Various cytological studies and imaging tests have tried to increase diagnostic accuracy in these cases, but until now they have not reached conclusive results that avoid surgery in cases where the nodule is finally shown to be benign. Both radiological advances and research in molecular biology, including gene expression studies, pillars in the diagnosis of thyroid cancer, have provided a multitude of data. However, today there is still no single marker with sufficient discriminative capacity between benign and malignant nodules when cytology is inconclusive. Recent studies seem to indicate that including molecular studies in the preoperative study of thyroid nodules with indeterminate cytology can increase diagnostic accuracy in the classification of thyroid nodules, thereby reducing the rate of unnecessary diagnostic hemithyroidectomies in our setting.

This review analyzes the literature on the molecular study of thyroid nodules, with the aim of trying to clarify its possible indications, advantages and potential for use in clinical practice.

Molecular Markers and Thyroid Cancer

Thyroid molecular markers are genetic mutations presented by malignant thyroid cells that can be studied in fragments of FNA thyroid tissue biopsies using molecular biology techniques. In papillary thyroid carcinoma, the best known is the BRAF mutation, present in up to 40%–45% of cases, followed by RAS and RET/PTC in about 20% of cases. In follicular thyroid cancer, RAS mutation is found in 40%–50% of cases, followed by PAX8/PPARγ in 30%–35%.3 There are currently several molecular panels that include the diagnosis of most of the mutations involved in thyroid cancer. Among these are Thyroseq®, ThyGenX™, ThyraMIR™, Afirma® and RosettaGx Reveal. They include the main mutations (BRAF, KRAS, NRAS, HRAS) and genomic rearrangements (RET/PTC1, RET/PTC3 and PAX8/PPARγ), studying somatic mutations from DNA and rearrangements from mRNA extracted from cytological material. The analysis is performed by new generation sequencing after amplification of DNA and mRNA by real-time PCR and the use of microarrays.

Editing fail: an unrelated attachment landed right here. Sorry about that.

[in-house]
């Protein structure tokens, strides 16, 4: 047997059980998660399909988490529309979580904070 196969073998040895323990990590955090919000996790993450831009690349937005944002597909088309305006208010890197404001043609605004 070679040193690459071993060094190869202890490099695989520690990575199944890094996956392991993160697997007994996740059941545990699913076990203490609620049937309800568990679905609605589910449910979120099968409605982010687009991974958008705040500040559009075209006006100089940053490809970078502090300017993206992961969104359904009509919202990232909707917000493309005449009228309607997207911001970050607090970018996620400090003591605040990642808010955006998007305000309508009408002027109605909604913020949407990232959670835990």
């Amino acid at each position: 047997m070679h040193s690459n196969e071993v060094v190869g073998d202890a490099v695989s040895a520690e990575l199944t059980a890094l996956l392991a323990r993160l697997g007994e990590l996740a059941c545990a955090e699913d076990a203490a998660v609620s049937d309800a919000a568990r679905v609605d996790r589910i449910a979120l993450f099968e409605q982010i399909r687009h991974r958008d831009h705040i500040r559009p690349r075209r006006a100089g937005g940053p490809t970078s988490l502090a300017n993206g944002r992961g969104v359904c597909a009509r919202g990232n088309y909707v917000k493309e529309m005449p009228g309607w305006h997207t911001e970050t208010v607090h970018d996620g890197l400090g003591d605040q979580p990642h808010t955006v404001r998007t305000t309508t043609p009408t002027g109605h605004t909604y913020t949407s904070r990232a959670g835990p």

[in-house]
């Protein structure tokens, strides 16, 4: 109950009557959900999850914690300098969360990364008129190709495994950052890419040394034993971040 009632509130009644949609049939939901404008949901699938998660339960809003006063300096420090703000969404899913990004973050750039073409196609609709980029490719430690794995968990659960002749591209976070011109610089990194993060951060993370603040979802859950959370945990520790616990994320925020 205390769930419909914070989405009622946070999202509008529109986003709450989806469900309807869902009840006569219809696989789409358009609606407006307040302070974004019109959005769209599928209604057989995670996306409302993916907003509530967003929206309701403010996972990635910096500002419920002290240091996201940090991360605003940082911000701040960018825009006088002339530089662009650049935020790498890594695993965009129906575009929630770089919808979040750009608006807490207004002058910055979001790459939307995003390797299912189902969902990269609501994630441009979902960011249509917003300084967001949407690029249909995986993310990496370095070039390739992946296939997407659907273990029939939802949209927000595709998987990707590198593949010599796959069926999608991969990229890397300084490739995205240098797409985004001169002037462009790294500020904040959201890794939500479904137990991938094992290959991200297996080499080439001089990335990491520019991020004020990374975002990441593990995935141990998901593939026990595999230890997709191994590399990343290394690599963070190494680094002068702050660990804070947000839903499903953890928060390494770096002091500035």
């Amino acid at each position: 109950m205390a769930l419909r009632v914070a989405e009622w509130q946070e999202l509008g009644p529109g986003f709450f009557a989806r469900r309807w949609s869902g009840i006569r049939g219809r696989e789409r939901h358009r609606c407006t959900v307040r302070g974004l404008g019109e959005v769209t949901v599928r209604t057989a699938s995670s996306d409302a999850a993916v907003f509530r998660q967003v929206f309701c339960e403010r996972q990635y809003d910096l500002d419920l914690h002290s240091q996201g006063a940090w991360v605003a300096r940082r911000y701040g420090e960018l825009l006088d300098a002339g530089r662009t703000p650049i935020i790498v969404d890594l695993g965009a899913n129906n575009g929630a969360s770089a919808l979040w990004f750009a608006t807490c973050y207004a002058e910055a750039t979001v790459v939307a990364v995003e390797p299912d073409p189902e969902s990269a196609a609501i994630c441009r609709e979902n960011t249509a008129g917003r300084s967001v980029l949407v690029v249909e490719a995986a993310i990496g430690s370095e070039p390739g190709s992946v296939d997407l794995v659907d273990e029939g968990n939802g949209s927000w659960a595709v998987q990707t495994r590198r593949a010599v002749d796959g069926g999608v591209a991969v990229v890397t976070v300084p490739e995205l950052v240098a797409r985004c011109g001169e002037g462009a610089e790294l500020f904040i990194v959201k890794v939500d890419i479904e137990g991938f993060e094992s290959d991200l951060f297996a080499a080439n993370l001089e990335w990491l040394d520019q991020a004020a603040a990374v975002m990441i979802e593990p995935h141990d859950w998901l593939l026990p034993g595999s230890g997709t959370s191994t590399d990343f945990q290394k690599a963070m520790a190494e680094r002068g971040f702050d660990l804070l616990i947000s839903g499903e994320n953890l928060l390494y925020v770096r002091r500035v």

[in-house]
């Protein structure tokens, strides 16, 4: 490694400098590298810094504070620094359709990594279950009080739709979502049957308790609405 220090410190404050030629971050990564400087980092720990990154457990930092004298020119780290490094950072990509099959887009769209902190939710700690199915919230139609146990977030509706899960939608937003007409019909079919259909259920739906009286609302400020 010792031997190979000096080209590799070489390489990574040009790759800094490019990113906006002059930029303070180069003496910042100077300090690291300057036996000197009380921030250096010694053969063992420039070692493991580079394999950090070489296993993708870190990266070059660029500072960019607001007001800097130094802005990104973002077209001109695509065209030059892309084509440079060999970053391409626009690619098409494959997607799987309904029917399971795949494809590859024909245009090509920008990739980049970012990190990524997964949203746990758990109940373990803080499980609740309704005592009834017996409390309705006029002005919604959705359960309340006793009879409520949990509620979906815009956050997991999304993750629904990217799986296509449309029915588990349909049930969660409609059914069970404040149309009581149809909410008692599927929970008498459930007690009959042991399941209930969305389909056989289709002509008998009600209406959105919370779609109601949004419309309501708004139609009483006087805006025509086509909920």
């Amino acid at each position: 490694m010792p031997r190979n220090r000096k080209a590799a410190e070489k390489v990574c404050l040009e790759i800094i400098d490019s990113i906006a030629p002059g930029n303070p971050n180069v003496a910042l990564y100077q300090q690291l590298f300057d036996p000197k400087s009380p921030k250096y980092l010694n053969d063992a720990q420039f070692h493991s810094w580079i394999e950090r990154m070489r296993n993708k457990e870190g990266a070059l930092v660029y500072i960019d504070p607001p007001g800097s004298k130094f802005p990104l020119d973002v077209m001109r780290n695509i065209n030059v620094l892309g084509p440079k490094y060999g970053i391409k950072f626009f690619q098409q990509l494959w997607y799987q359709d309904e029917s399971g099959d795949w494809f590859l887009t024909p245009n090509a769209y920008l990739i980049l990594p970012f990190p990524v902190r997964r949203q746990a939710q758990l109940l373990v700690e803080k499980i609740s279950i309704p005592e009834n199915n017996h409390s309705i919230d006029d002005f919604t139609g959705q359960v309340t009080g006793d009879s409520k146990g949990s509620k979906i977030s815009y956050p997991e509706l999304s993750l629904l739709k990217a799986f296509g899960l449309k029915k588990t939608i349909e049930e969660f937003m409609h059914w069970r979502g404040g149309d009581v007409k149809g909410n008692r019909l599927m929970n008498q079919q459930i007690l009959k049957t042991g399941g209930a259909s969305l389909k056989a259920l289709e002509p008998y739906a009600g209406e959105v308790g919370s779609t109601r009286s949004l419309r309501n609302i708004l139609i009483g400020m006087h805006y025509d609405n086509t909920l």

The main indications of use proposed for these panels (although still not validated) are as follows4:

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    In nodules with indeterminate cytology (Bethesda III and IV), to try to improve the diagnosis and reclassify them as probably benign or malignant.

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    In benign nodules by cytology (Bethesda II), in which the ultrasound characteristics are highly suspicious (disagreement between complementary tests).

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    In malignant nodules (Bethesda V and VI), in which molecular characteristics are intended to guide surgical extension.

On the one hand, the molecular panels (Thyroseq® and ThyGenX™) analyze specific genes whose mutations are related to thyroid cancer. On the other hand are the gene expression classifiers (Afirma® and ThyraMIR™, RosettaGx) that analyze the expression levels of multiple genes simultaneously in microarrays to create a gene expression profile of the nodule under study. As a summary, the characteristics of these panels are:

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    ThyroSeq® includes 60 genes. Its version Tyroseq V2 improved its characteristics, especially the positive predictive value (PPV),5 including more than 1000 mutations of 14 genes for DNA study and 42 genetic fusions in 16 genes to evaluate RNA expression. It has been evaluated mainly for follicular-type neoplasms. In addition, it includes genes to determine whether the tissue being studied is parathyroid in origin.

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    ThyGenX™ includes sequencing of the eight most common genes related to thyroid cancer, including PIK3CA (involved in the progression of follicular and anaplastic cancer), for use in indeterminate cytologies, regardless of type.

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    Afirma® analyzes the mRNA of the expression of 167 genes, searching for expression patterns associated with benignity through algorithms. Unlike the previous panels, Afirma is a test designed to rule out malignancy, not to increase suspicion. It helps to select low-risk patients. There are two specific variants for assessing BRAF mutations or those associated with medullary carcinoma (Afirma® BRAF and Afirma® MTC, respectively).6